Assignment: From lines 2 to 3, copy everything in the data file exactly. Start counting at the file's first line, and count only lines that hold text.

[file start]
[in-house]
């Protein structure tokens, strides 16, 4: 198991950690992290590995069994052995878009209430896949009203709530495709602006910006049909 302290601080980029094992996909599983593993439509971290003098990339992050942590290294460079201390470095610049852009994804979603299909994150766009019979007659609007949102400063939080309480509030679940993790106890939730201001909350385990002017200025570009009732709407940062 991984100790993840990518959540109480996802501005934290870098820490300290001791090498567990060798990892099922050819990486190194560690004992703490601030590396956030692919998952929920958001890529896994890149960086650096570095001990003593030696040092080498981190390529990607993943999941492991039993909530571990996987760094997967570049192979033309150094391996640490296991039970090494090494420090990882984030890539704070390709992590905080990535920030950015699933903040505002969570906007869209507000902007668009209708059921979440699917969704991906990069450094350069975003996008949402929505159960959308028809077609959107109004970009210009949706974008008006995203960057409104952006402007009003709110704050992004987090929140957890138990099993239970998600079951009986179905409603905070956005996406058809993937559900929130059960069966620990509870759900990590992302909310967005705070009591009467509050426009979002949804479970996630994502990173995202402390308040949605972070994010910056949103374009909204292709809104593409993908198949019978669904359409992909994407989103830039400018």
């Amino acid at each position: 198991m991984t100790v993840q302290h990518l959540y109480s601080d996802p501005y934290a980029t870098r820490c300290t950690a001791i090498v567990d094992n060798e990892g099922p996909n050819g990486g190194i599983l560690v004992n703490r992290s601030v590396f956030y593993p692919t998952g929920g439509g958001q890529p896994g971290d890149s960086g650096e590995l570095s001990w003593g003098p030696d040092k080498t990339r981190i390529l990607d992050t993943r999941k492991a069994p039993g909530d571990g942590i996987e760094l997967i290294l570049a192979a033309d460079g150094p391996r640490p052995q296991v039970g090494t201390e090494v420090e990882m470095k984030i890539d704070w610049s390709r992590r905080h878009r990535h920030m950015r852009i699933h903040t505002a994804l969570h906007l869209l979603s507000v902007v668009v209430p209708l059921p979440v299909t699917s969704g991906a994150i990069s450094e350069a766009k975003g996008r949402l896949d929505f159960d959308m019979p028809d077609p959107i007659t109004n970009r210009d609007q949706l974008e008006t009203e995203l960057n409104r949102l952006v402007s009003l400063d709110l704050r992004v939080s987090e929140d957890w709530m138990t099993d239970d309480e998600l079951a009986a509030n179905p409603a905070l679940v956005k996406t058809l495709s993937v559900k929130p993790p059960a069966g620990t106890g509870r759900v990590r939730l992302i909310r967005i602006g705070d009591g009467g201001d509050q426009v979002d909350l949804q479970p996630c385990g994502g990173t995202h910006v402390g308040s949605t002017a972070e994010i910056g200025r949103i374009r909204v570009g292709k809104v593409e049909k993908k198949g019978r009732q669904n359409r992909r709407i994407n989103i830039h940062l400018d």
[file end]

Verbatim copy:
């Protein structure tokens, strides 16, 4: 198991950690992290590995069994052995878009209430896949009203709530495709602006910006049909 302290601080980029094992996909599983593993439509971290003098990339992050942590290294460079201390470095610049852009994804979603299909994150766009019979007659609007949102400063939080309480509030679940993790106890939730201001909350385990002017200025570009009732709407940062 991984100790993840990518959540109480996802501005934290870098820490300290001791090498567990060798990892099922050819990486190194560690004992703490601030590396956030692919998952929920958001890529896994890149960086650096570095001990003593030696040092080498981190390529990607993943999941492991039993909530571990996987760094997967570049192979033309150094391996640490296991039970090494090494420090990882984030890539704070390709992590905080990535920030950015699933903040505002969570906007869209507000902007668009209708059921979440699917969704991906990069450094350069975003996008949402929505159960959308028809077609959107109004970009210009949706974008008006995203960057409104952006402007009003709110704050992004987090929140957890138990099993239970998600079951009986179905409603905070956005996406058809993937559900929130059960069966620990509870759900990590992302909310967005705070009591009467509050426009979002949804479970996630994502990173995202402390308040949605972070994010910056949103374009909204292709809104593409993908198949019978669904359409992909994407989103830039400018």
């Amino acid at each position: 198991m991984t100790v993840q302290h990518l959540y109480s601080d996802p501005y934290a980029t870098r820490c300290t950690a001791i090498v567990d094992n060798e990892g099922p996909n050819g990486g190194i599983l560690v004992n703490r992290s601030v590396f956030y593993p692919t998952g929920g439509g958001q890529p896994g971290d890149s960086g650096e590995l570095s001990w003593g003098p030696d040092k080498t990339r981190i390529l990607d992050t993943r999941k492991a069994p039993g909530d571990g942590i996987e760094l997967i290294l570049a192979a033309d460079g150094p391996r640490p052995q296991v039970g090494t201390e090494v420090e990882m470095k984030i890539d704070w610049s390709r992590r905080h878009r990535h920030m950015r852009i699933h903040t505002a994804l969570h906007l869209l979603s507000v902007v668009v209430p209708l059921p979440v299909t699917s969704g991906a994150i990069s450094e350069a766009k975003g996008r949402l896949d929505f159960d959308m019979p028809d077609p959107i007659t109004n970009r210009d609007q949706l974008e008006t009203e995203l960057n409104r949102l952006v402007s009003l400063d709110l704050r992004v939080s987090e929140d957890w709530m138990t099993d239970d309480e998600l079951a009986a509030n179905p409603a905070l679940v956005k996406t058809l495709s993937v559900k929130p993790p059960a069966g620990t106890g509870r759900v990590r939730l992302i909310r967005i602006g705070d009591g009467g201001d509050q426009v979002d909350l949804q479970p996630c385990g994502g990173t995202h910006v402390g308040s949605t002017a972070e994010i910056g200025r949103i374009r909204v570009g292709k809104v593409e049909k993908k198949g019978r009732q669904n359409r992909r709407i994407n989103i830039h940062l400018d």